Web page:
Key Healthcare Compliance Takeaways from the Latest DOJ Guidance

Posted by on Wednesday, May 12th, 2021 in Compliance, Data-Driven Compliance

On June 1, 2020, the Criminal Division of the U.S. Department of Justice released updated guidance to its prosecutors on how to evaluate the design, implementation, and effective operation of corporate compliance programs.  

The guidance remains focused on three “fundamental questions” that provide structure to the analysis:

  • “‘Is the corporation’s compliance program well designed?’”
  • “‘Is the program being applied earnestly and in good faith?’ In other words, is the program adequately resourced and empowered to function effectively?”
  • “‘Does the corporation’s compliance program work’ in practice?”


Data Access is Critical

Of special note are the changes to the language from the U.S. Department of Justice, that created a bias towards compliance programs that are driven by “continuous access to operational data and information across functions”.  


On June 1, 2020, the U.S. Department of Justice released updated guidance to its prosecutors… The 2020 guidance contemplates companies undertaking data-driven periodic reviews and asks: “Is the periodic review limited to a ‘snapshot’ in time or based upon continuous access to operational data”

– Harvard Law, June 20, 2020


In order to effectively implement a compliance program, the departments and individuals responsible for oversight and the day-to-day functioning of the compliance program must have the appropriate resources to carry out their mission with sufficient authority and autonomy from management, i.e., the compliance officer should have a direct reporting relationship to the board of directors (or board compliance committee). The Guidance Update refined its previously worded question (“Is the compliance program being implemented to function effectively?”) to “Is the compliance program resourced and empowered to function effectively.” This revision draws additional attention to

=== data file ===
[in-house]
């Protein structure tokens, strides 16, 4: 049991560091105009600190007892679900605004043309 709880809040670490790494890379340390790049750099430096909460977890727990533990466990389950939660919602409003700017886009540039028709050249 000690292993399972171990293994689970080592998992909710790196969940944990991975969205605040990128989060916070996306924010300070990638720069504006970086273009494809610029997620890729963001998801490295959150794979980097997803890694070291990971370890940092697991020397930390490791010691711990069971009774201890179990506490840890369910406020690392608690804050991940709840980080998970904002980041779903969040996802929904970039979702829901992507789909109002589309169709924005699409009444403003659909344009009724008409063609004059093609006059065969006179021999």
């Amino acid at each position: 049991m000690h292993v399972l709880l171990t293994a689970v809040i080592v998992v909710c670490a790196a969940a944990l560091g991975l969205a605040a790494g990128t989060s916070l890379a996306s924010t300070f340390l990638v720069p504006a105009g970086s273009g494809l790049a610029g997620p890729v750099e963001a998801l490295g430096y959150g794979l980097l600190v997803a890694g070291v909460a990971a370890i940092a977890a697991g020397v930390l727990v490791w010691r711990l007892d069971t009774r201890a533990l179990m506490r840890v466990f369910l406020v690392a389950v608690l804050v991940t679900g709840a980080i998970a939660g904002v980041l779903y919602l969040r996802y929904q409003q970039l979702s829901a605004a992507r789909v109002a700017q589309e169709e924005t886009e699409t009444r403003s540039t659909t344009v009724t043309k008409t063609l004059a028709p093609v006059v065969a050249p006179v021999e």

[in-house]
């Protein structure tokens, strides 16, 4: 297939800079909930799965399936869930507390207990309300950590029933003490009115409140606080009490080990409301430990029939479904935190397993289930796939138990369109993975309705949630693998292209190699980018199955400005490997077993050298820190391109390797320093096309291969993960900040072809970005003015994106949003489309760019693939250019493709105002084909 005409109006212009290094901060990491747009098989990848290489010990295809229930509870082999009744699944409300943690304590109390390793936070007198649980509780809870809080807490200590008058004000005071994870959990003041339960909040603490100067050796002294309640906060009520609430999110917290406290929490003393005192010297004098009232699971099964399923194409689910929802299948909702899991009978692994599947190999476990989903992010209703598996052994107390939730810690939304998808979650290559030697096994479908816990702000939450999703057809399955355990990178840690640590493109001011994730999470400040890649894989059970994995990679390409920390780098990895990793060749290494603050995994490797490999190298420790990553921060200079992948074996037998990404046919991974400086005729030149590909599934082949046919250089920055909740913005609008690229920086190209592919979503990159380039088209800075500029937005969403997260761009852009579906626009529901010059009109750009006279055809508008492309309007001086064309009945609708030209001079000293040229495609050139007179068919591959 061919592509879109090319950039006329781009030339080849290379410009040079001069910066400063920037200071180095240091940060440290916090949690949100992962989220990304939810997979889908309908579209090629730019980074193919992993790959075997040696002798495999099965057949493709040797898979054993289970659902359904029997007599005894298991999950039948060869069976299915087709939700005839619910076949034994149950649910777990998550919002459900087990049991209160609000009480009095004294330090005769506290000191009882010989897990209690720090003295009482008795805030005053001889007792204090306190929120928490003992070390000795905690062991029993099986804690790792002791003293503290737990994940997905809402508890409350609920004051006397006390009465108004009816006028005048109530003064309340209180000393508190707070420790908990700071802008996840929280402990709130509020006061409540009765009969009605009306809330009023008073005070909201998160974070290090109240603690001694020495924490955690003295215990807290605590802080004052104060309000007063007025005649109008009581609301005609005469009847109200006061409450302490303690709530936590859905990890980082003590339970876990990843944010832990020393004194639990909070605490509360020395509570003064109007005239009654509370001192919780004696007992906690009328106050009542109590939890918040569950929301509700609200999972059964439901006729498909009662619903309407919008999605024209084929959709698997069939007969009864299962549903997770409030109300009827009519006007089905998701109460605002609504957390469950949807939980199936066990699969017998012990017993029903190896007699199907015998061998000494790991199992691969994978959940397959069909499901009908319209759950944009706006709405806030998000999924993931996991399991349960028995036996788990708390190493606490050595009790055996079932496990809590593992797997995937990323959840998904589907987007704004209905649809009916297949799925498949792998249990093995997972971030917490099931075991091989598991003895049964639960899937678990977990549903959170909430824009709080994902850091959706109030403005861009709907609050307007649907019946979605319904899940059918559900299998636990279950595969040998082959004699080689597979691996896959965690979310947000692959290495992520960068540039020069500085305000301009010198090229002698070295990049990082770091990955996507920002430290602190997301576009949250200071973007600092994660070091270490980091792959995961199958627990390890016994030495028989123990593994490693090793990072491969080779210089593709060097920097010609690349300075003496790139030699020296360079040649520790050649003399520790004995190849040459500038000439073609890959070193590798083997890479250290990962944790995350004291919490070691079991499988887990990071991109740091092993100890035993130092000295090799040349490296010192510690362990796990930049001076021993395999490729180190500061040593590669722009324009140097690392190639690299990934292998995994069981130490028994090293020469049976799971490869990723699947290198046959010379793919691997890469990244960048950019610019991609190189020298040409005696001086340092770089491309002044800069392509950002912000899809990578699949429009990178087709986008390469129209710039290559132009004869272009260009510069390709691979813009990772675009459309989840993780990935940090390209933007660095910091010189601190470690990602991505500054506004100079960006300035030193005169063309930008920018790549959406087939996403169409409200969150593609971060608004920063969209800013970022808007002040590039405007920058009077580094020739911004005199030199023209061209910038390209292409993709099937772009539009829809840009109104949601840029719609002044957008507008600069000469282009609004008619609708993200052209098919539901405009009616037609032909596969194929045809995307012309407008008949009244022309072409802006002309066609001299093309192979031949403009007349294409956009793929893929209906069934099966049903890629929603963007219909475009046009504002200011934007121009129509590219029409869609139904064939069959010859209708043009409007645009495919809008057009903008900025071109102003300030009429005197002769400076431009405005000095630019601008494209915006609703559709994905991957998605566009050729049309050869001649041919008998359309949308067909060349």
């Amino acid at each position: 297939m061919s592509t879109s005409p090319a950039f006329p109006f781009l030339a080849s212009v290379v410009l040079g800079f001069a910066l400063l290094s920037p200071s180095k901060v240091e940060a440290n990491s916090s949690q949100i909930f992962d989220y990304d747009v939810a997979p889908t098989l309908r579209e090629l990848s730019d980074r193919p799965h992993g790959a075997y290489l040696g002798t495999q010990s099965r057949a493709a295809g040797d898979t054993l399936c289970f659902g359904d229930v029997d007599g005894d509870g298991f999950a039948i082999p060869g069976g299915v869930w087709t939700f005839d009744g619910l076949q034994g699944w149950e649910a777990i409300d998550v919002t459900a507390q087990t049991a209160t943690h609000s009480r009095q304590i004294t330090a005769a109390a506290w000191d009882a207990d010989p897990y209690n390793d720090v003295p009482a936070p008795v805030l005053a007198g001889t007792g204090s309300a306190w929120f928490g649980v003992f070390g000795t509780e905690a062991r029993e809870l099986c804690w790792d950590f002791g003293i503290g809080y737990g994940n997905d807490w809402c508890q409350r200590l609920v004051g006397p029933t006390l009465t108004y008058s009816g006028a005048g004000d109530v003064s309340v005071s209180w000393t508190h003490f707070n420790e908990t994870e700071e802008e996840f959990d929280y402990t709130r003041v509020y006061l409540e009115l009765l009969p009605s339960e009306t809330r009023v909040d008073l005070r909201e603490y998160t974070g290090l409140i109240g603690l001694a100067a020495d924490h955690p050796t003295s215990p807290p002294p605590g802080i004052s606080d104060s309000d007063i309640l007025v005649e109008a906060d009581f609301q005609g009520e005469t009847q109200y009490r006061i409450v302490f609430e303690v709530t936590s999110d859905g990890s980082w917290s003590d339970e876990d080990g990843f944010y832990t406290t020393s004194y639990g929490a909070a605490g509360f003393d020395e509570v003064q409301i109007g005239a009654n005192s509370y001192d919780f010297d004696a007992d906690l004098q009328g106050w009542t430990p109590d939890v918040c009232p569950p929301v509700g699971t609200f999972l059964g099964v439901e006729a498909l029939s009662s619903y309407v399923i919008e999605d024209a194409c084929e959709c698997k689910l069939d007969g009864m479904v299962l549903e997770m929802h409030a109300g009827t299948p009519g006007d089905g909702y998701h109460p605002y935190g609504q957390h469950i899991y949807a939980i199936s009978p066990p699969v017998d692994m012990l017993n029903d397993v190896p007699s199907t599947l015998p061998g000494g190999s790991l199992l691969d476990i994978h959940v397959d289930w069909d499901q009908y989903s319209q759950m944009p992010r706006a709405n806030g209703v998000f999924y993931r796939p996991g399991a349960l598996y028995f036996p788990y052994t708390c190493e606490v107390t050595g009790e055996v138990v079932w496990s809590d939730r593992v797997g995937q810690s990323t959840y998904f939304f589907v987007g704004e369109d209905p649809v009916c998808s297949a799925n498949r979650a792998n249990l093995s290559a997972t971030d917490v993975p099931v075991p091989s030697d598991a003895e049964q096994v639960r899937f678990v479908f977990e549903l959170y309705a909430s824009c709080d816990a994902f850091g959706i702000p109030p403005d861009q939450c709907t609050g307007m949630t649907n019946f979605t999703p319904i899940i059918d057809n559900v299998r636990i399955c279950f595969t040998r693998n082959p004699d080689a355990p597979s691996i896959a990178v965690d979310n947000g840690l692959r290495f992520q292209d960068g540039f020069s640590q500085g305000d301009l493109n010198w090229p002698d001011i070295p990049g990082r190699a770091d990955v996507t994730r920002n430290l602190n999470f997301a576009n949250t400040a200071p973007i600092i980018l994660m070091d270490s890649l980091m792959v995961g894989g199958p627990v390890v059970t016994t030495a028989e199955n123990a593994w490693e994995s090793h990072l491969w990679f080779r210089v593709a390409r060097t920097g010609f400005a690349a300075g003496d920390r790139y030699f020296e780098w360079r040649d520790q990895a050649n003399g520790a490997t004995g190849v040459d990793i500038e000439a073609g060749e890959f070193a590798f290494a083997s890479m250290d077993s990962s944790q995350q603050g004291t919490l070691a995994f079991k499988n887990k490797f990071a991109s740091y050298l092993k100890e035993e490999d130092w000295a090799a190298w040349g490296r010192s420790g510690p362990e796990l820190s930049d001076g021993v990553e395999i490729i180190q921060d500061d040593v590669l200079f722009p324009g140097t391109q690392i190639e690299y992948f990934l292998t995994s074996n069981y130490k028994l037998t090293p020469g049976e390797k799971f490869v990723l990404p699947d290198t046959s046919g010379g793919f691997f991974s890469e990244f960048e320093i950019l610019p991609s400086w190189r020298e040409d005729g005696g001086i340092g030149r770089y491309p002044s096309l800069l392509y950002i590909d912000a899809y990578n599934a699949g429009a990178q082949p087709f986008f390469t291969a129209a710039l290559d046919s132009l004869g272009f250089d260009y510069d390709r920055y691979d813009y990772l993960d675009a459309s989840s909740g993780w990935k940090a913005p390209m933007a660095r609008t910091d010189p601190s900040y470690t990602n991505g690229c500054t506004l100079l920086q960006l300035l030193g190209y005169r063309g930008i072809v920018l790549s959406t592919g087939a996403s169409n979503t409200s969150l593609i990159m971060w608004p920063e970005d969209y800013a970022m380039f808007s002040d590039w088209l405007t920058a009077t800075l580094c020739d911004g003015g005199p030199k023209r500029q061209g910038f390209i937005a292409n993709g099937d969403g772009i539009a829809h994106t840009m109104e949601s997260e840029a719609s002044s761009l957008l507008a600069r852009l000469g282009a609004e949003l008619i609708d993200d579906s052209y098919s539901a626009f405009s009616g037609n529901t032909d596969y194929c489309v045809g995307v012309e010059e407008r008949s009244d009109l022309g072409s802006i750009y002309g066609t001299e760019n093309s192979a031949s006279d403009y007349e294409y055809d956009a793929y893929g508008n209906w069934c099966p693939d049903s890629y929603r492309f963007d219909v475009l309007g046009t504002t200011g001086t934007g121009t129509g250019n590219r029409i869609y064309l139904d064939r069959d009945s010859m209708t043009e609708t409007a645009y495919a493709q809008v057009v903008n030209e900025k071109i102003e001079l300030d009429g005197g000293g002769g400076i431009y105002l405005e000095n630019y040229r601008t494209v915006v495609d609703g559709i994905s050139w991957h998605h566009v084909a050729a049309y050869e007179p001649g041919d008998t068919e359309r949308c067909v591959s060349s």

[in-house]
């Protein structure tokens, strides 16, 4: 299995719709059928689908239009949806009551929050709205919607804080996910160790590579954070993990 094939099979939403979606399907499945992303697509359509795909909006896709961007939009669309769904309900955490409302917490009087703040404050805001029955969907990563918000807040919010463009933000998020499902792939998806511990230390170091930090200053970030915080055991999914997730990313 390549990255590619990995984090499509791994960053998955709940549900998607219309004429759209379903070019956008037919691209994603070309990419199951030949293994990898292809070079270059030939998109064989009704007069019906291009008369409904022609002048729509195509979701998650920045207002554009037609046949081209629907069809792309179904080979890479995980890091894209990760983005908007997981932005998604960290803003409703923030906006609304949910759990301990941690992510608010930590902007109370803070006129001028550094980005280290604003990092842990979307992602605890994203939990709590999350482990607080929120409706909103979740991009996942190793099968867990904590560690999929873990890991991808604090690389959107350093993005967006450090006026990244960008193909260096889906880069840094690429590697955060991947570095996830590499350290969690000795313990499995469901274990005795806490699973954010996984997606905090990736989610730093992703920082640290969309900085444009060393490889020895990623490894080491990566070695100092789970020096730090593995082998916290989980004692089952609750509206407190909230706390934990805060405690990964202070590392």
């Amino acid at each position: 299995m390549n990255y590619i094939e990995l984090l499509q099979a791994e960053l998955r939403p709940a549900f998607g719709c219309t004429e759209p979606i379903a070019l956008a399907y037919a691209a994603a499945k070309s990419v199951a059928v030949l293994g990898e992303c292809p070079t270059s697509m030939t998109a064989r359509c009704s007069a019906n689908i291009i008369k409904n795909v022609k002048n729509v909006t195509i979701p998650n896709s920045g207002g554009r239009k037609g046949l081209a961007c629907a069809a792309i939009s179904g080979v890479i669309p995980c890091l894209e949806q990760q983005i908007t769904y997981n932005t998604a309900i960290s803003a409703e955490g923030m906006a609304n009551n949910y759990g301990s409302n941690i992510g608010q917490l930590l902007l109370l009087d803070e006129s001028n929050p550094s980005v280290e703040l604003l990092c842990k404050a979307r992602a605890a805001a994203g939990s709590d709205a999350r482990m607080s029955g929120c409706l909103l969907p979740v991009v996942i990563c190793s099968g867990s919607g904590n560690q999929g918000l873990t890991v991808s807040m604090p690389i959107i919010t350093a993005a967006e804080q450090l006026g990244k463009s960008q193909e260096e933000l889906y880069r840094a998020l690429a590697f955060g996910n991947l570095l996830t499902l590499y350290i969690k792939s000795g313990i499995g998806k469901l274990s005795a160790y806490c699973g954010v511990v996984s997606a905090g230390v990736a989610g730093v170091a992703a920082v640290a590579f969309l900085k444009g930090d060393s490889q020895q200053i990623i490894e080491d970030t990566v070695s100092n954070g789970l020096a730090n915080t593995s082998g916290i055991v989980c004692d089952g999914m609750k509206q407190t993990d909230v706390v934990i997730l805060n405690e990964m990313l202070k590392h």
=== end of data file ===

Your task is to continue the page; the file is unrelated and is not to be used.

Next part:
1. the amount and quality of resources dedicated to the compliance function, and
  2. the ability of the compliance department to effectively carry out its mission by ensuring management buy-in and a tool chest that allows the compliance program to both incentivize compliance and disincentivize non-compliance.


Proactive Monitoring Recommended

With respect to adequate resources, the Guidance Update asks whether an organization is investing in the development and training of its compliance personnel and whether compliance has enough access to relevant sources of organization data so that it can adequately monitor and/or test policies, controls and transactions. The Guidance Update also added language to highlight the need for demonstrated commitment by management at all levels of the organization, including middle management. The Compliance Program Guidance has always included a recommendation that a compliance program make use of incentives (to promote compliance) and a disciplinary process (to discourage non-compliance). Because consistency in applying these tools is paramount, the Guidance Update suggests that companies should be proactively monitoring its investigations and resulting discipline to ensure that measures taken are consistently applied.

Sapling Data can help you build a data-driven compliance strategy for proactive monitoring.  Contact us to learn how.